Singapore, Singapore

Having one of Asia’s most innovative economies and diverse multinational populations, this Southeast Asian city often tops many lists globally for livability and innovative practices. The small city-state continues to set the benchmark for innovation and forward thinking in sectors of technology, investment, infrastructure and livability standards.

Amsterdam, Netherlands

Known as one of the most progressive cities in the world for ages, Amsterdam is seen as a highly efficient, cutting edge city for its go-green efforts, livability, social policies, and cultural attractions. Amsterdam has a bustling social scene and nightlife, and is also known as the most bike-friendly city on the planet.

Bangalore, India

Though not as widely known as Mumbai, the nation’s cosmopolitan and business capital, Bangalore has emerged as South Asia’s IT hub. Thousands of new startups spring up around the city each year, with clean and modern infrastructure positioning the city to experience rapid foreign direct investment. Today, the city is now known by the west as the Silicon Valley of India, attracting top talent from around the world.

London, United Kingdom

With more foreign tourists visiting London than any city in the world, as well as being named the best city in the world for economic opportunity, it has now unofficially become the economic and cultural capital of Europe. Boosting an array of opportunities in various sectors, as well as a high number of expats from overseas, the city attracts top young talent from around the world. There is a growing and emerging array of global entrepreneurs choosing to make the city their ground to launch new ventures.

Hong Kong, Hong Kong

Known as an Asian mega-city for several decades, Hong Kong’s vertical ascent into the future began far before several of its emerging Asian counterparts. It has been a massively important port for domestic and international trade, serving as a meeting point for top multinational dialogue. The city continues to reinvent itself with its distinctly Asian heritage and passion for cutting edge design and space-saving efforts. A large group of expats comprises the city’s young professional scene with vibrant social opportunities for all.

Vienna, Austria

Austria’s capital, Vienna, is seen as a massively clean and controlled city. Home to culturally important museums, governmental agencies and boasting amazing public transportation, the city fares well with both locals, expats, and tourists as a popular destination to live and work.

San Francisco, USA

This American coastal city on the Pacific Ocean serves as one of the nation’s most desirable places to live and work. The energy, social scene, diversity, and environment of the bay area make the city a desirable destination for young professionals. In addition, its access to Silicon Valley and vast tech and entrepreneurial startups makes the city flourish as a hot destination for innovation.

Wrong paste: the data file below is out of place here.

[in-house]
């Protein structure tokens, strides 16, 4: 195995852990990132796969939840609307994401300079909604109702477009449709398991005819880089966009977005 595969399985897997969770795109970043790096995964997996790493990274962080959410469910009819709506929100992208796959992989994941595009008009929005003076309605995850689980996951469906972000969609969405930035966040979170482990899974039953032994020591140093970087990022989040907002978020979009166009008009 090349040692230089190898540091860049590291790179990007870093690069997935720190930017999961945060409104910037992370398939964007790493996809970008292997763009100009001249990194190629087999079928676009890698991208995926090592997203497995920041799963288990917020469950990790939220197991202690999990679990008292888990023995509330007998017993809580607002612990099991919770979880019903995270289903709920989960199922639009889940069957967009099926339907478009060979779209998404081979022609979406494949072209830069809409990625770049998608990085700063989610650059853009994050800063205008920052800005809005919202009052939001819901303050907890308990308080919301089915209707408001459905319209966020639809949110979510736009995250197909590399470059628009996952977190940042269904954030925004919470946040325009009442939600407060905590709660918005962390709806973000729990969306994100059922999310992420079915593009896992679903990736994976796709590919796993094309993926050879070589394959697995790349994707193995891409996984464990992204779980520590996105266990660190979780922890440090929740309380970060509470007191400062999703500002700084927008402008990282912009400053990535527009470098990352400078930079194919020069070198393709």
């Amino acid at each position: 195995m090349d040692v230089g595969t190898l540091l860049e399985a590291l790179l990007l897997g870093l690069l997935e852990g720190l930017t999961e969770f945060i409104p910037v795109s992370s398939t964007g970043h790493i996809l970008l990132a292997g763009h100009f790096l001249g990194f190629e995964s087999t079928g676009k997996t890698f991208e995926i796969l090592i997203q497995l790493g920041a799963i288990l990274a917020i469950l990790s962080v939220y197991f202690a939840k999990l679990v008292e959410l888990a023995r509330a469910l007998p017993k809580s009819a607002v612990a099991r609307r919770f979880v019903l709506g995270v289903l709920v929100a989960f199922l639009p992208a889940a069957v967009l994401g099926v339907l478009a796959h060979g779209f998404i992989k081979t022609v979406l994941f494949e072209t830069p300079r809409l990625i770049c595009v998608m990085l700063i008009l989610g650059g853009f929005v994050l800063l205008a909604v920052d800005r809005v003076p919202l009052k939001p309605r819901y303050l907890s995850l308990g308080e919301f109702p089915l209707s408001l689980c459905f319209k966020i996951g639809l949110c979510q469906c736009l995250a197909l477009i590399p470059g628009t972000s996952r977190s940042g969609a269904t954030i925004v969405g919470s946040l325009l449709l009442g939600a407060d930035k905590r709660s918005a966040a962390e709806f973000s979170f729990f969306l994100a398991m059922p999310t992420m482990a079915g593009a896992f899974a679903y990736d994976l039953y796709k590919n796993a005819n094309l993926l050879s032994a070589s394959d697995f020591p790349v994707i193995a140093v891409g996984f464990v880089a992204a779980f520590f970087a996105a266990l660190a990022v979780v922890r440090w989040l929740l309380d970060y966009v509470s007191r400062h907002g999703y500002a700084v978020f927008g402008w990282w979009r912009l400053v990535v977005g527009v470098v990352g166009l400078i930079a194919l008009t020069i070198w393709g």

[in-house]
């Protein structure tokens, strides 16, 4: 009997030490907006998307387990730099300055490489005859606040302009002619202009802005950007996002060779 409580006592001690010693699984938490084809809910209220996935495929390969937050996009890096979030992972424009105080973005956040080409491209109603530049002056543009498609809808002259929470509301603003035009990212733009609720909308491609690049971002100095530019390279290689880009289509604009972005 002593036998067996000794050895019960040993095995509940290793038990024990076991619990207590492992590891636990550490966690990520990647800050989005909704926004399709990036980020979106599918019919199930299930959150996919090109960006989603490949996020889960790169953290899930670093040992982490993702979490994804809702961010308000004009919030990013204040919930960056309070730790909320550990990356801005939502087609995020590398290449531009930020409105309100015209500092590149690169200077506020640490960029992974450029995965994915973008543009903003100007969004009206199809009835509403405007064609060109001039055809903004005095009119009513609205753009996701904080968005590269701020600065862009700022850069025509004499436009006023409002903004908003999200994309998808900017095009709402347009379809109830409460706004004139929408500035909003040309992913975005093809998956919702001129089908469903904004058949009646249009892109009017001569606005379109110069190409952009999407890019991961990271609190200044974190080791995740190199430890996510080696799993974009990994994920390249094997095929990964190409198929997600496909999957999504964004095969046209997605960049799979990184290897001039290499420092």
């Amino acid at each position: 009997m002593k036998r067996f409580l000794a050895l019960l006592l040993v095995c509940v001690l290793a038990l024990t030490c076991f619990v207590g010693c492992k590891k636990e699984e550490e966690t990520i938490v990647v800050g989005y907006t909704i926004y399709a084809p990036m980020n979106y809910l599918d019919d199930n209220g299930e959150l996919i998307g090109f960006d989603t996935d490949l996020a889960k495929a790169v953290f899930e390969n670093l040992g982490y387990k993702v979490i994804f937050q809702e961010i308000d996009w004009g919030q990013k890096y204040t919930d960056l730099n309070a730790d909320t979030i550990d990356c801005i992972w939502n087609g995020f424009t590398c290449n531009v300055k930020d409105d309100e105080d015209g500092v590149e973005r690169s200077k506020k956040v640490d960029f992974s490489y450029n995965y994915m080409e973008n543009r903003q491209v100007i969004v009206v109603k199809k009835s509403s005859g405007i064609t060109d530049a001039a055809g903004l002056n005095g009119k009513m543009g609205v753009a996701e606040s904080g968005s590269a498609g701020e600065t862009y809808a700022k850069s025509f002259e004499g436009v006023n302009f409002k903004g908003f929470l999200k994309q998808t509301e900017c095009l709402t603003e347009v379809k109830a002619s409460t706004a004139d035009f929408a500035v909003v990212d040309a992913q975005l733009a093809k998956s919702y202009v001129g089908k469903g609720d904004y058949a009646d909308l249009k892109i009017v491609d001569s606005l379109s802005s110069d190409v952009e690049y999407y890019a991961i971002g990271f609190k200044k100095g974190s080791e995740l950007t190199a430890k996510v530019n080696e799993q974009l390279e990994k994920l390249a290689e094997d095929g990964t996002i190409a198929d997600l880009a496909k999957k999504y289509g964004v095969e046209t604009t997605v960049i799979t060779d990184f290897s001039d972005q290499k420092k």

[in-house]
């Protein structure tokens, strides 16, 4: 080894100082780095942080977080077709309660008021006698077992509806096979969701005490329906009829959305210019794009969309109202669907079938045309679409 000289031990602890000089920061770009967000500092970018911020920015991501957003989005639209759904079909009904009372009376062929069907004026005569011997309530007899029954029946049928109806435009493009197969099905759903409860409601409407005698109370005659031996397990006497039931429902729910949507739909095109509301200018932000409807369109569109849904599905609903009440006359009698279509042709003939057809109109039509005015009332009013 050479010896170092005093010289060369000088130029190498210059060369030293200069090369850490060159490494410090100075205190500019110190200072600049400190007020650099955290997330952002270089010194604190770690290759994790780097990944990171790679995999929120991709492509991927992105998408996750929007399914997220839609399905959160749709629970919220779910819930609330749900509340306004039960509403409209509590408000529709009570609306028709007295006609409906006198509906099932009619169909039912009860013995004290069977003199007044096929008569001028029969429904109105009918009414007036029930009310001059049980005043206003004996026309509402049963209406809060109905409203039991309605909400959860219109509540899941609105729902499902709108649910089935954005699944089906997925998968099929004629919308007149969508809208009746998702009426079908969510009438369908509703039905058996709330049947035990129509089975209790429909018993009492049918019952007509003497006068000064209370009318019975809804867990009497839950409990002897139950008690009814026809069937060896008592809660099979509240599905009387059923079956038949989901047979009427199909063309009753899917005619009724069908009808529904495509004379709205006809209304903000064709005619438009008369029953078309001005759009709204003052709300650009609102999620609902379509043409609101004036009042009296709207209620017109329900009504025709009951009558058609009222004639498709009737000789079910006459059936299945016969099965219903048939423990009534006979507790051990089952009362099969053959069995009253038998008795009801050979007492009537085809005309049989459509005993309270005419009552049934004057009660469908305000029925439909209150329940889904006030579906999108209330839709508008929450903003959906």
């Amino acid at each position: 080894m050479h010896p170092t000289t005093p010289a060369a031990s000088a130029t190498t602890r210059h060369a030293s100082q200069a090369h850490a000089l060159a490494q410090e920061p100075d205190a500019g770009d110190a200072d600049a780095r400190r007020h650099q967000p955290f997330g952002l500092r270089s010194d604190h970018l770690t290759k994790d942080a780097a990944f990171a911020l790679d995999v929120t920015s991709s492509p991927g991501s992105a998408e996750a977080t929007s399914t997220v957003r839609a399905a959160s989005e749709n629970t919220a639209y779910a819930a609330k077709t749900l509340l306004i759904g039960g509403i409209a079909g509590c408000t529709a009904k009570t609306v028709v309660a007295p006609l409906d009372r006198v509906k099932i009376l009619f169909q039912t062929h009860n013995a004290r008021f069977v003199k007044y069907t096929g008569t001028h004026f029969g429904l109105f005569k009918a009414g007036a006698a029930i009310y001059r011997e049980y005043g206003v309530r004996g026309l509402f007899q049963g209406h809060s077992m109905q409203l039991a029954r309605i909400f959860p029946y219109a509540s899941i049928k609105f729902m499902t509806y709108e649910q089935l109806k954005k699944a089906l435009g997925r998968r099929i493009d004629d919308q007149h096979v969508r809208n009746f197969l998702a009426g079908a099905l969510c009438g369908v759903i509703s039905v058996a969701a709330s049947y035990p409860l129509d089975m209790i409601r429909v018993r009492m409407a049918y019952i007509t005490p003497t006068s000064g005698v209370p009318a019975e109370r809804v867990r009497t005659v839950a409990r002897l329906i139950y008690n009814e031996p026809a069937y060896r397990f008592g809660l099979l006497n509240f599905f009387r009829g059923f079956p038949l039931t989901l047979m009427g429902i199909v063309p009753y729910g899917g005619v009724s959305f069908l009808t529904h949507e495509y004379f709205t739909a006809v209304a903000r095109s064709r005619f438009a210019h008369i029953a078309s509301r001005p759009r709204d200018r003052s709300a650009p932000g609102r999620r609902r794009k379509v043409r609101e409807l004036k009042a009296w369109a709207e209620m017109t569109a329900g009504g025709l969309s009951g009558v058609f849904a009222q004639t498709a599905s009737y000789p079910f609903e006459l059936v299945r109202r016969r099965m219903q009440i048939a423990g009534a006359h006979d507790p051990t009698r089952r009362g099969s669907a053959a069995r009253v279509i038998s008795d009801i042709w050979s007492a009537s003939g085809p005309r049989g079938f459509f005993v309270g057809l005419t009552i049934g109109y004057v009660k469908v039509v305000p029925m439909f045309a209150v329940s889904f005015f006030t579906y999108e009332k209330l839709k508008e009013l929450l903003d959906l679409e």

São Paulo, Brazil

Considered one of South America’s largest megacities, São Paulo is leading this region of the world, acting as Brazil’s knowledge, innovation and finance market capital. Roughly 20 million people make up the landscape of the city, which has the most innovative universities and industries in Latin America. A growing number of multinational firms and businesses are choosing to make the city their base for further integration into the region. São Paulo also has excellent social and living conditions for young professionals.

Vancouver, Canada

This Canadian city has embarked on a mission to become the greenest city on the planet by the year 2020. It is currently working towards this goal by a water consumption decrease of 20 percent. With access to green spaces and public transportation, the city is also home to a vibrant young professional scene.

Santiago, Chile

Retaining one of South America’s lowest corruption rates, Santiago’s economic capital has launched itself as one the region’s most innovative places for starting new ventures and business opportunity. The city boasts a healthy and stable economy with a strong, expanding network of infrastructure projects.

Boston, USA

Seen as one of America’s most historic and oldest cities, Boston is also known as the nation’s education capital, boosting an array of world-class universities and institutions which are hubs for innovation in themselves. The city is young, dynamic and creative, and it fosters a unique blend of culture, charm, and history.

Dubai, UAE

Now seen as the hub of the Middle East, this oil-rich kingdom has launched its success from natural resources into a tax-free safe haven for expats and multinational investment. Close to 80% of the city is now comprised of overseas expats coming to live, work, and experience the city’s growing clout internationally. It is also home to many Guinness World Record titles, with the 160-story Burj Khalifa, its most iconic structure, as the world’s tallest building.

Stockholm, Sweden

While Sweden’s three largest cities all top international lists as truly innovate destinations of the future, its economic capital of Stockholm has been a groundbreaking destination for innovation and development. A strong culture of innovation has propelled this Nordic nation to the forefront of ambitious research, cutting edge infrastructure and passion for efficiency. Swedes are often described as being the world’s fastest population at adapting to new trends and ideas, and are not only economically and socially liberal, but also among the Europe’s most educated. With a strong reputation for being a high economic performer within Europe, the circuit of young and innovative companies, design, social venues, and people make Stockholm a highly efficient hub for growth for the future.

Image: Pasu Au Yeung